A will deals with matters in the event of your death, but what if you became unable to handle your affairs while still alive?
As you get older, a physical or mental illness could affect your ability to manage personal affairs. If the prospect of this worries you, you should consider setting up a Lasting Power of Attorney (LPA). This is a legal document which allows you to appoint one or more people to either help you make legal decisions, or make them entirely on your behalf.
Knowing that your financial affairs will be looked after by people you trust can give you valuable peace of mind.
Types of cover
There are a number of different types of LPA available depending on the requirement:
- Ordinary POA
- Lasting POA
- Enduring POA (replaced by LPAs on 1 October 2007, but still valid if you signed one before this date)
Ordinary Power of Attorney can be used while you still have the mental capacity to make your own decisions, but need temporary assistance. For example, if you are hospitalised or on holiday and you want to empower someone to make financial transactions on your behalf.
Lasting Power of Attorney is required if you want to give someone the legal authority to make decisions on your behalf in the event you lose mental capacity. There are two types of LPA:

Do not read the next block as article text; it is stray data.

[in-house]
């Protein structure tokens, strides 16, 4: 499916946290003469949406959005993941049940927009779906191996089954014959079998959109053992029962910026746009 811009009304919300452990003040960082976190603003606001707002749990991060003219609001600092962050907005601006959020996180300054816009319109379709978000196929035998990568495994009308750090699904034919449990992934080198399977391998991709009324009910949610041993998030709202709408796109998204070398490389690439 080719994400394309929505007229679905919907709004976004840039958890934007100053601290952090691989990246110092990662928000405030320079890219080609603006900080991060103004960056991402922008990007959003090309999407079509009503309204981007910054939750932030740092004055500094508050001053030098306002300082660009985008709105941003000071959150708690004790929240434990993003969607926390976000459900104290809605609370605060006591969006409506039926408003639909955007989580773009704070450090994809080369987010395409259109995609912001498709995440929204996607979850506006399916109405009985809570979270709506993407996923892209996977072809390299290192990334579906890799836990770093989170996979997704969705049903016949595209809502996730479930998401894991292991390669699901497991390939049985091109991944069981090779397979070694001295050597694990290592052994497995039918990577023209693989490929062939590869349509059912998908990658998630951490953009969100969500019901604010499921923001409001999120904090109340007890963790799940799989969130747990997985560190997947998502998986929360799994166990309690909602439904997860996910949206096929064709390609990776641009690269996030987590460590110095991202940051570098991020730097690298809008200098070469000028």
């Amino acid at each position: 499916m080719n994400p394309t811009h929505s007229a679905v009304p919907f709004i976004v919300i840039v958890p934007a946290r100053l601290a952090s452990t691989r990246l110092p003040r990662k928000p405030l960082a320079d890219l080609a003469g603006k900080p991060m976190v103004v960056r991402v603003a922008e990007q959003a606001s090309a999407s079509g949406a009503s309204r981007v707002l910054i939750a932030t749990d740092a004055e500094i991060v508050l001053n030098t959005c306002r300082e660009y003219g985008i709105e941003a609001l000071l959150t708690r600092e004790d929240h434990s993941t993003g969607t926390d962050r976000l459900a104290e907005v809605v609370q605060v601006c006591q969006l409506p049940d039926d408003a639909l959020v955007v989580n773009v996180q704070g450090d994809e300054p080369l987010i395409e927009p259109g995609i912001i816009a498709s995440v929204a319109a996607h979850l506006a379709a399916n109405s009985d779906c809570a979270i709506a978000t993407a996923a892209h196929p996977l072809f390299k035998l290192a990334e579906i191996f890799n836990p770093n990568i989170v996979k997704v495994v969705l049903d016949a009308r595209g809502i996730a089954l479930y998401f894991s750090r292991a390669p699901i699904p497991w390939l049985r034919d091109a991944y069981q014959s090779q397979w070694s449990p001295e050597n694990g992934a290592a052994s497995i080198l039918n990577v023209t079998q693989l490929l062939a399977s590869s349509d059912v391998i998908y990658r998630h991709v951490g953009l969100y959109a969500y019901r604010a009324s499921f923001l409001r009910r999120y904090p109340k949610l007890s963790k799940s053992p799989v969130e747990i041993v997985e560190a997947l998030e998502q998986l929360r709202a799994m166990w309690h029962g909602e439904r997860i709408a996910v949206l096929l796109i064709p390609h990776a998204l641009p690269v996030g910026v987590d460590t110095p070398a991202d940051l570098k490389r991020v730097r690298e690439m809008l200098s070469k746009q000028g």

- Health and Welfare LPA – your appointed ‘attorneys’ will be able to act on your behalf if you become completely unable to make decisions regarding your own wellbeing. For example, if your circumstances mean you require full time care, or a particular medical treatment they will step in and act in your interests
- Property and Financial Affairs LPA – your attorneys can make decisions concerning your bank accounts, paying bills or even selling your home if required. Unlike the Health and Welfare LPA, this version can be used as soon as it is registered, but only with your permission – ie. you are still fit to make other decisions on your affairs.
Choosing your attorneys
When deciding who you would like as your attorneys, there are a few things to consider:
- How well do you know them?
- How well do they look after their own affairs?
- Do you trust them to make decisions that are best for you?
- Will they be comfortable making these decisions?
If you choose more than one attorney, you’ll also need to decide whether they will make decisions separately or together.
When you set up your LPA you can nominate replacement attorneys in case your chosen attorneys become unable to carry out the role for whatever reason.
Lasting Powers of Attorney are not part of the Openwork Limited offering and are offered in our own right. Openwork Limited accepts no responsibility for this aspect of our business.
Lasting Power of Attorney is not regulated by the Financial Conduct Authority.
If you would like any assistance in deciding whether an LPA would be suitable for you, or any help setting up an LPA, please get in touch.